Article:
Out of a fever dream, scrambled and meticulously sketched, comes George Edward Scuncucur, alter ego or possibly higher self of Sudanese visual artist and writer Omer Khairy.

Out of a fever dream, scrambled and meticulously sketched, comes George Edward Scuncucur, alter ego or possibly higher self of Sudanese visual artist and writer Omer Khairy.

We’re introduced to George Edward in 1972 through The Scuncucur Biography, a manuscript written by Omer Khairy after his return to his burgeoning practice in the arts from a long medical hiatus. Through this, he details the life, history and memories of the imaginary Englishman, in whose name and likeness the artist finds his own self. In the coming years, Khairy, signed his works in both his given and chosen names interchangeably: ‘O. Khairy (G. Edward)’. It was not understood whether the artist viewed himself as two people with different lives, or if George Edward was just an imagined persona.

To better understand the emergence of George Edward, it is perhaps necessary to understand the making of Omer Khairy himself. Khairy was the last of seven children born to Abdallah Khairy and Fatima Al Haj Mohamed, born in 1939 in Omdurman, Sudan. He went to Al Abbasiya Elementary School, where he began his journey through the arts by learning to draw and paint, with great inspiration from his older brother and artist Abdul Aziz. In 1957 Khairy studied art as a major subject at the Senior Secondary School in Khartoum Polytechnic and was later admitted to the Khartoum College of Art.  A lot of his work centred on city streets and people, and offered a unique and introspective look at Sudanese life.  He was known for his work with black ink on paper and wood, but he also painted in watercolour and mixed media. In 1960, Khairy hosted his first exhibition in a cultural centre in Khartoum, and then made the decision to leave art school and make his own way.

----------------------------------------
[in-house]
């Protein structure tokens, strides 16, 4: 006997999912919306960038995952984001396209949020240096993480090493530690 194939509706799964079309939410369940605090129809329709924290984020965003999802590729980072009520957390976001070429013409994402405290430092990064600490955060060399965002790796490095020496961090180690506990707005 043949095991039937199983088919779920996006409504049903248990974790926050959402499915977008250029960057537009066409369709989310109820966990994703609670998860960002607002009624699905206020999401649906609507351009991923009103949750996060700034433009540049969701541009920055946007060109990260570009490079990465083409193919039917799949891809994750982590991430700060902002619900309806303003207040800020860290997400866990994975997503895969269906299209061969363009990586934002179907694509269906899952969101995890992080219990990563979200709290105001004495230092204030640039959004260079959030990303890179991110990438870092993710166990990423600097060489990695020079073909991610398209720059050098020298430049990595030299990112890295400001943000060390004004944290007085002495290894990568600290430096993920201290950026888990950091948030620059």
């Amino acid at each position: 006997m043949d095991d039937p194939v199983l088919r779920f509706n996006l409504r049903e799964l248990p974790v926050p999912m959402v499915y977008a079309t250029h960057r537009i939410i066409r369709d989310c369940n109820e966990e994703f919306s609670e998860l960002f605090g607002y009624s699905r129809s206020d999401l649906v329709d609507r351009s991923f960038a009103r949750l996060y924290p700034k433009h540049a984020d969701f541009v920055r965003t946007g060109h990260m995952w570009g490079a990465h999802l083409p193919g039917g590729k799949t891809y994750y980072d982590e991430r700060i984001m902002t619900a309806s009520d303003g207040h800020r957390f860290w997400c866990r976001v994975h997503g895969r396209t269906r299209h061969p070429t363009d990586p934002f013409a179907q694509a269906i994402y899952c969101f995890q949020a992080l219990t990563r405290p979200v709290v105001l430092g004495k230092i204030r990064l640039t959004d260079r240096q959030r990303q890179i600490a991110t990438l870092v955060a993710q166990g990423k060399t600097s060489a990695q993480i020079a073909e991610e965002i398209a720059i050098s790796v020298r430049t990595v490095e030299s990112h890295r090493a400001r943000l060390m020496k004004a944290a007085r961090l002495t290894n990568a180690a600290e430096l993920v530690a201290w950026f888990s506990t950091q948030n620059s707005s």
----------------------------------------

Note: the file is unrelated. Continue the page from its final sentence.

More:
In an unfortunate turn of events soon after embarking on his independent journey as an artist, Khairy suffered a nervous breakdown following the tragic loss of his mother in 1963. Having lost his father as a child, Khairy had formed a very tight- knit relationship with his mother and her passing deeply wounded and disturbed him. He was later taken to Egypt to receive psychiatric care, which ultimately altered the course of his life and career entirely.

Omer Khairy did not return to the arts scene until the early 1970s, when he made his debut as George Edward. In the time that followed, the artist became active in the National Council of Literature and Arts and the Blue Nile Sailing Club, which deeply influenced and infiltrated his work and drawings. The artist was also known for his preoccupation with writing and poetry, and he often added written phrases to his paintings that would highlight the subject matter. He wrote three collections of poems, in addition to translating some poems from English into Arabic.

Omer Khairy, also known as George Edward Scuncucur, died on 12 April 1999. He left behind a dense and captivating artistic legacy that is not only an expression of Sudanese life in modern art, but a reflection of his complex psyche and encounters. In the wake of his genius, it is not our place to question but to honour him and all of his names. Many of his works are part of the Barjeel Arts Foundation Collection, the Sharjah Art Foundation Collection, the Tigani Omar El Khatib Collection, the Khayat Private Collection, and several other collections.


Naim, Ghazi, (2010), Four Decades Of Painting, Poetry and Translation.


Omer Khairy’s story, or rather George Edward Scuncucur’s story, was found in a copy of Sudan’s Radio, Television and Theatre Magazine, contributed to Sudan Memory by Jannis Stürtz/Habibi Funk, in addition to a number of articles and other publications inspired by the artist’s life.

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